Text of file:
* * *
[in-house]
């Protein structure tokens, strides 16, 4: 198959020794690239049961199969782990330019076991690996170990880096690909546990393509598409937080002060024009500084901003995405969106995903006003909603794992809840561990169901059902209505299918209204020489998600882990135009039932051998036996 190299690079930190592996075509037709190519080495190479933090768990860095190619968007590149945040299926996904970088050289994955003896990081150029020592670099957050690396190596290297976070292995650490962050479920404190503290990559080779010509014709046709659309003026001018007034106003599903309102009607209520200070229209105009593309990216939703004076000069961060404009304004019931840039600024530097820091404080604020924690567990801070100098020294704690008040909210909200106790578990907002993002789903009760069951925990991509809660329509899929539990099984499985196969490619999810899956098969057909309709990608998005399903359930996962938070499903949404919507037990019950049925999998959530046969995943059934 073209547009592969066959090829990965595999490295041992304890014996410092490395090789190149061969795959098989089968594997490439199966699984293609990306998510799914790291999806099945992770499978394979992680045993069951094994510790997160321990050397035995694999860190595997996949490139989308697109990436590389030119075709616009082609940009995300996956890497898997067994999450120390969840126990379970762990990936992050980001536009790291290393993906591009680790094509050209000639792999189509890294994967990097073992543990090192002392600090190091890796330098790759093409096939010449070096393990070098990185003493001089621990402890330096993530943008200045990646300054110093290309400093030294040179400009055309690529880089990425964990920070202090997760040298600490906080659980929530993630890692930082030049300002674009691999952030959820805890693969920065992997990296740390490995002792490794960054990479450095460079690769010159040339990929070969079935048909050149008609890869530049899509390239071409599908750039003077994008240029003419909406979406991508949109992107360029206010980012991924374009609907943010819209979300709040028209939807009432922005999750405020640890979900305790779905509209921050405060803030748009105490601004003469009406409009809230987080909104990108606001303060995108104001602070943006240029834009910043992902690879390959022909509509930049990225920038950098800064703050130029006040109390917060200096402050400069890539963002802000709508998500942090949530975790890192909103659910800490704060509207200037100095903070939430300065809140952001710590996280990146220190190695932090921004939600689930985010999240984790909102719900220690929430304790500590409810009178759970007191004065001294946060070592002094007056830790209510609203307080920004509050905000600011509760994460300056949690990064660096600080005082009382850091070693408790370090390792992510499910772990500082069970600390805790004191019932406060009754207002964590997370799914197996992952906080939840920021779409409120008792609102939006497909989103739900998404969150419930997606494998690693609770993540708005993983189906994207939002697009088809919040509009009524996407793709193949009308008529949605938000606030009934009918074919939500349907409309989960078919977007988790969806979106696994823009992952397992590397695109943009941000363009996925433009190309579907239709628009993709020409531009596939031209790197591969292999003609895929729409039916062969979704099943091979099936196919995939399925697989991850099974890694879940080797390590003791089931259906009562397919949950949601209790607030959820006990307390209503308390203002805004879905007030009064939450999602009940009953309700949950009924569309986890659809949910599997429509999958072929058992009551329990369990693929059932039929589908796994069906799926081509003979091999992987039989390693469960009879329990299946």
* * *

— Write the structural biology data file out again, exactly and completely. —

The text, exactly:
[in-house]
């Protein structure tokens, strides 16, 4: 198959020794690239049961199969782990330019076991690996170990880096690909546990393509598409937080002060024009500084901003995405969106995903006003909603794992809840561990169901059902209505299918209204020489998600882990135009039932051998036996 190299690079930190592996075509037709190519080495190479933090768990860095190619968007590149945040299926996904970088050289994955003896990081150029020592670099957050690396190596290297976070292995650490962050479920404190503290990559080779010509014709046709659309003026001018007034106003599903309102009607209520200070229209105009593309990216939703004076000069961060404009304004019931840039600024530097820091404080604020924690567990801070100098020294704690008040909210909200106790578990907002993002789903009760069951925990991509809660329509899929539990099984499985196969490619999810899956098969057909309709990608998005399903359930996962938070499903949404919507037990019950049925999998959530046969995943059934 073209547009592969066959090829990965595999490295041992304890014996410092490395090789190149061969795959098989089968594997490439199966699984293609990306998510799914790291999806099945992770499978394979992680045993069951094994510790997160321990050397035995694999860190595997996949490139989308697109990436590389030119075709616009082609940009995300996956890497898997067994999450120390969840126990379970762990990936992050980001536009790291290393993906591009680790094509050209000639792999189509890294994967990097073992543990090192002392600090190091890796330098790759093409096939010449070096393990070098990185003493001089621990402890330096993530943008200045990646300054110093290309400093030294040179400009055309690529880089990425964990920070202090997760040298600490906080659980929530993630890692930082030049300002674009691999952030959820805890693969920065992997990296740390490995002792490794960054990479450095460079690769010159040339990929070969079935048909050149008609890869530049899509390239071409599908750039003077994008240029003419909406979406991508949109992107360029206010980012991924374009609907943010819209979300709040028209939807009432922005999750405020640890979900305790779905509209921050405060803030748009105490601004003469009406409009809230987080909104990108606001303060995108104001602070943006240029834009910043992902690879390959022909509509930049990225920038950098800064703050130029006040109390917060200096402050400069890539963002802000709508998500942090949530975790890192909103659910800490704060509207200037100095903070939430300065809140952001710590996280990146220190190695932090921004939600689930985010999240984790909102719900220690929430304790500590409810009178759970007191004065001294946060070592002094007056830790209510609203307080920004509050905000600011509760994460300056949690990064660096600080005082009382850091070693408790370090390792992510499910772990500082069970600390805790004191019932406060009754207002964590997370799914197996992952906080939840920021779409409120008792609102939006497909989103739900998404969150419930997606494998690693609770993540708005993983189906994207939002697009088809919040509009009524996407793709193949009308008529949605938000606030009934009918074919939500349907409309989960078919977007988790969806979106696994823009992952397992590397695109943009941000363009996925433009190309579907239709628009993709020409531009596939031209790197591969292999003609895929729409039916062969979704099943091979099936196919995939399925697989991850099974890694879940080797390590003791089931259906009562397919949950949601209790607030959820006990307390209503308390203002805004879905007030009064939450999602009940009953309700949950009924569309986890659809949910599997429509999958072929058992009551329990369990693929059932039929589908796994069906799926081509003979091999992987039989390693469960009879329990299946």